He’s (She’s) So Fine

What was it that drew you to your significant other? Their blue eyes? Their ginger countenance? Their smile? Their voice?

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Lunch hour. 1968. Manhattan. A restaurant with a view of Central Park. Garry and I are sharing a big plate of excellent fries as we both snatch a little time from our respective jobs.

Our hands meet as we simultaneously reach for a French fry.

“Wow. He has,” I think, “The silkiest skin I’ve ever touched. And such beautiful hands.”

And that was it. I’d already known Garry for 4 years. He was my son’s godfather and we worked together at the college radio station, but that touch was the start of something.

We’ll celebrate our 24th anniversary this year. He still has skin like silk. And a voice like velvet.


Google my baby brother? Why in the wide, wide world of sports would I want or need to Google my youngest brother? Hold on — I got some ‘splainin‘ to do.

First, you need to understand there’s nothing humble about the oldest and youngest of Esther and William Armstrong’s three sons. They have creds. Lots of creds. My middle brother, Bill, knows how important his brothers are. Just ask him.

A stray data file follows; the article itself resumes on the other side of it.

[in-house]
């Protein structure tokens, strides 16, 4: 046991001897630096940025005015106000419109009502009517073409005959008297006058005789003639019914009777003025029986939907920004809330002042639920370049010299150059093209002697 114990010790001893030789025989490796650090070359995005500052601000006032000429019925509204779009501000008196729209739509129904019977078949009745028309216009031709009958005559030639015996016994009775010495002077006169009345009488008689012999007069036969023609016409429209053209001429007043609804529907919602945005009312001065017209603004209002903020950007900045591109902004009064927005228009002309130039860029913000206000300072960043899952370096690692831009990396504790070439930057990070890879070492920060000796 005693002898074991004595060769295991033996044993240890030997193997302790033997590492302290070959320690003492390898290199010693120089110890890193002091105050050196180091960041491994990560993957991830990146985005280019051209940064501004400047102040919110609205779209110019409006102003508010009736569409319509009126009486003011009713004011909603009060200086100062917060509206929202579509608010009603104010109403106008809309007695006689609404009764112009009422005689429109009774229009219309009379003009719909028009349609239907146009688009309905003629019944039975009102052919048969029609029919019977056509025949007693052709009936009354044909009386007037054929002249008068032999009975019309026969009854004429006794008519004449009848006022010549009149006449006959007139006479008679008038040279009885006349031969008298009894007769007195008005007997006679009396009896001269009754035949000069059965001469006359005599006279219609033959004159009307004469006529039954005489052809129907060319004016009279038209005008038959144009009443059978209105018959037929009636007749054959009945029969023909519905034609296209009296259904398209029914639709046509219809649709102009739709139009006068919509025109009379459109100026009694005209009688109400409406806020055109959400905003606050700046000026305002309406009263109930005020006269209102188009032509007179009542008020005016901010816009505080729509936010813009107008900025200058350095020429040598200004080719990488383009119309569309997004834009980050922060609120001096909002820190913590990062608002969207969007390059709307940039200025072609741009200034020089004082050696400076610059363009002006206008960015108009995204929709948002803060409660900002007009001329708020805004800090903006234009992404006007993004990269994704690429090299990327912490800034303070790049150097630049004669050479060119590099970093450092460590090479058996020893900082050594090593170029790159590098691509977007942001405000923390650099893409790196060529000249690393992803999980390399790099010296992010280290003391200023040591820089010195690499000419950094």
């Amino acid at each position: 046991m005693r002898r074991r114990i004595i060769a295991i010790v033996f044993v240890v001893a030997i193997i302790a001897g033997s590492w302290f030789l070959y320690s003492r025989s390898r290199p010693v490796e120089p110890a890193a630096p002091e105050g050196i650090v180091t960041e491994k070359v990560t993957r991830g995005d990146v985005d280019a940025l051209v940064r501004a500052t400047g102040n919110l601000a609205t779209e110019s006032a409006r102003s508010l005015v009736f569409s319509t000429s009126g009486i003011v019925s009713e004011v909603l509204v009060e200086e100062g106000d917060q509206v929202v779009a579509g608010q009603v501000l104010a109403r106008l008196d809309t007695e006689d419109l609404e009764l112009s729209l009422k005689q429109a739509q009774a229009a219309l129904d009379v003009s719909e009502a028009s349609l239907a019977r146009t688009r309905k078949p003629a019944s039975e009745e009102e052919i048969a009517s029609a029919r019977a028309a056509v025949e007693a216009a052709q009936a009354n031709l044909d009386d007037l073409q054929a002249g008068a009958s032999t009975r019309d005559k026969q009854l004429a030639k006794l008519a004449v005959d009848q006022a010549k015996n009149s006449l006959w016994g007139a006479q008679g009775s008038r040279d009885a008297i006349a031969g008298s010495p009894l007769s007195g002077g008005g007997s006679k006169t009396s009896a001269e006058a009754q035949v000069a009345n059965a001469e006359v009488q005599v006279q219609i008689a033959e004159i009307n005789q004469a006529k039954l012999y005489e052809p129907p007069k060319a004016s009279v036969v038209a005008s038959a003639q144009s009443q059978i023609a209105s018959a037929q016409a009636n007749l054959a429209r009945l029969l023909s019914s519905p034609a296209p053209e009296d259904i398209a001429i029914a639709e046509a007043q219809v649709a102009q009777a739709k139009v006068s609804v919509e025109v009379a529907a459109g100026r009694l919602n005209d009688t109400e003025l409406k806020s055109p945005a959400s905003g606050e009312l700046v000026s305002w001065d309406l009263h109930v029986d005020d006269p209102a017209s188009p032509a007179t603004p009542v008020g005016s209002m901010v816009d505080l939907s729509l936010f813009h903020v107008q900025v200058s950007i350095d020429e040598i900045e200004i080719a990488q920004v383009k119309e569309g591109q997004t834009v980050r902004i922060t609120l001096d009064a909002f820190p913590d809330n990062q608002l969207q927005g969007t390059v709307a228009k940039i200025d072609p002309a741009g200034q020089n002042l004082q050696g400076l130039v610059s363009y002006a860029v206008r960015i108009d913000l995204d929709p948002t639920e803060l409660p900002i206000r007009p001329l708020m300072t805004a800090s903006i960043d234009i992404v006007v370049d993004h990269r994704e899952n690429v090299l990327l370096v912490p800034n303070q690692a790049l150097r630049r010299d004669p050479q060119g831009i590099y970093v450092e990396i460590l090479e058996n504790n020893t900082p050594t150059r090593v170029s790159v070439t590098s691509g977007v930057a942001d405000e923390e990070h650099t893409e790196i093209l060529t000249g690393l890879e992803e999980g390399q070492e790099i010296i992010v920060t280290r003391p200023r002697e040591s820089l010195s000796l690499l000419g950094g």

Dr. Anton Armstrong, Garry's baby brother

Dr. Anton Armstrong, Garry’s baby brother

Anton Eugene Armstrong is my baby brother. I think he probably likes that “baby” adjective more and more these days. Soon, he’ll start receiving AARP literature — if he hasn’t already. Welcome to my world, little brother.

Anton entered the world center stage on April 26th in a very special year. I was a high school freshman. Dwight D. Eisenhower was beginning his second term as President. John F. Kennedy was the junior Senator from Massachusetts. Elvis Presley was racking up number one singles every week. Two of New York’s three major league baseball teams were quietly hatching plans to abandon us for the west coast, leaving a generation of broken hearts.